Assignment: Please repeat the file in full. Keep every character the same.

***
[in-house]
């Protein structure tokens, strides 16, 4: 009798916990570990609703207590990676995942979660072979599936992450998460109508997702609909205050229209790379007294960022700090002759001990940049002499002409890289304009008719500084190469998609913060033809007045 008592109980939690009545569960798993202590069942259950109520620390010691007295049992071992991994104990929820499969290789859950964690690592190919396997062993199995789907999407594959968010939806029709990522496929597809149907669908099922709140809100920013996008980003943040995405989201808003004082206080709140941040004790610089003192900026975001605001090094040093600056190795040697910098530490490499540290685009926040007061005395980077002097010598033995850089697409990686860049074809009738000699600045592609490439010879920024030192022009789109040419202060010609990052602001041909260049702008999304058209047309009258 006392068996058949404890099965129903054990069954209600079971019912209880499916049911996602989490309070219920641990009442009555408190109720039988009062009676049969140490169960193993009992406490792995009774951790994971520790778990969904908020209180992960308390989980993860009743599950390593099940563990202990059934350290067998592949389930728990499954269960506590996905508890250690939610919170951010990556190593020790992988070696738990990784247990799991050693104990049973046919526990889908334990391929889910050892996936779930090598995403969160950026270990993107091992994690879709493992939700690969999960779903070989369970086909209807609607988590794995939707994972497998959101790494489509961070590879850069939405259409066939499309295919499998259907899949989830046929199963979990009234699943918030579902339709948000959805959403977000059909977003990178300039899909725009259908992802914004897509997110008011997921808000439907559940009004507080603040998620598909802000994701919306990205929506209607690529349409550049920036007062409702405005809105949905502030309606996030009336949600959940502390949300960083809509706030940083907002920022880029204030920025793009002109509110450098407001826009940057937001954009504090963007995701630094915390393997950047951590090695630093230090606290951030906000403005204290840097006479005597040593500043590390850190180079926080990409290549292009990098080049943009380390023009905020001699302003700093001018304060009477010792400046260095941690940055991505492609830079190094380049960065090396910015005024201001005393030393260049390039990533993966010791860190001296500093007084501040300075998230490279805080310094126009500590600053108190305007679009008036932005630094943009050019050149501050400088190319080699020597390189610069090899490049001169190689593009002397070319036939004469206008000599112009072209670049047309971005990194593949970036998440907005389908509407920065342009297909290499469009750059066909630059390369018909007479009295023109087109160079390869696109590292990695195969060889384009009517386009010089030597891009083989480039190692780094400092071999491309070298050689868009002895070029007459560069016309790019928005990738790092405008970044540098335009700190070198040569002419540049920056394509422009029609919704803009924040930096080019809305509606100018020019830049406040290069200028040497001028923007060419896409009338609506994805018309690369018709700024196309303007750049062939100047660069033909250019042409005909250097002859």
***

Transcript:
[in-house]
């Protein structure tokens, strides 16, 4: 009798916990570990609703207590990676995942979660072979599936992450998460109508997702609909205050229209790379007294960022700090002759001990940049002499002409890289304009008719500084190469998609913060033809007045 008592109980939690009545569960798993202590069942259950109520620390010691007295049992071992991994104990929820499969290789859950964690690592190919396997062993199995789907999407594959968010939806029709990522496929597809149907669908099922709140809100920013996008980003943040995405989201808003004082206080709140941040004790610089003192900026975001605001090094040093600056190795040697910098530490490499540290685009926040007061005395980077002097010598033995850089697409990686860049074809009738000699600045592609490439010879920024030192022009789109040419202060010609990052602001041909260049702008999304058209047309009258 006392068996058949404890099965129903054990069954209600079971019912209880499916049911996602989490309070219920641990009442009555408190109720039988009062009676049969140490169960193993009992406490792995009774951790994971520790778990969904908020209180992960308390989980993860009743599950390593099940563990202990059934350290067998592949389930728990499954269960506590996905508890250690939610919170951010990556190593020790992988070696738990990784247990799991050693104990049973046919526990889908334990391929889910050892996936779930090598995403969160950026270990993107091992994690879709493992939700690969999960779903070989369970086909209807609607988590794995939707994972497998959101790494489509961070590879850069939405259409066939499309295919499998259907899949989830046929199963979990009234699943918030579902339709948000959805959403977000059909977003990178300039899909725009259908992802914004897509997110008011997921808000439907559940009004507080603040998620598909802000994701919306990205929506209607690529349409550049920036007062409702405005809105949905502030309606996030009336949600959940502390949300960083809509706030940083907002920022880029204030920025793009002109509110450098407001826009940057937001954009504090963007995701630094915390393997950047951590090695630093230090606290951030906000403005204290840097006479005597040593500043590390850190180079926080990409290549292009990098080049943009380390023009905020001699302003700093001018304060009477010792400046260095941690940055991505492609830079190094380049960065090396910015005024201001005393030393260049390039990533993966010791860190001296500093007084501040300075998230490279805080310094126009500590600053108190305007679009008036932005630094943009050019050149501050400088190319080699020597390189610069090899490049001169190689593009002397070319036939004469206008000599112009072209670049047309971005990194593949970036998440907005389908509407920065342009297909290499469009750059066909630059390369018909007479009295023109087109160079390869696109590292990695195969060889384009009517386009010089030597891009083989480039190692780094400092071999491309070298050689868009002895070029007459560069016309790019928005990738790092405008970044540098335009700190070198040569002419540049920056394509422009029609919704803009924040930096080019809305509606100018020019830049406040290069200028040497001028923007060419896409009338609506994805018309690369018709700024196309303007750049062939100047660069033909250019042409005909250097002859």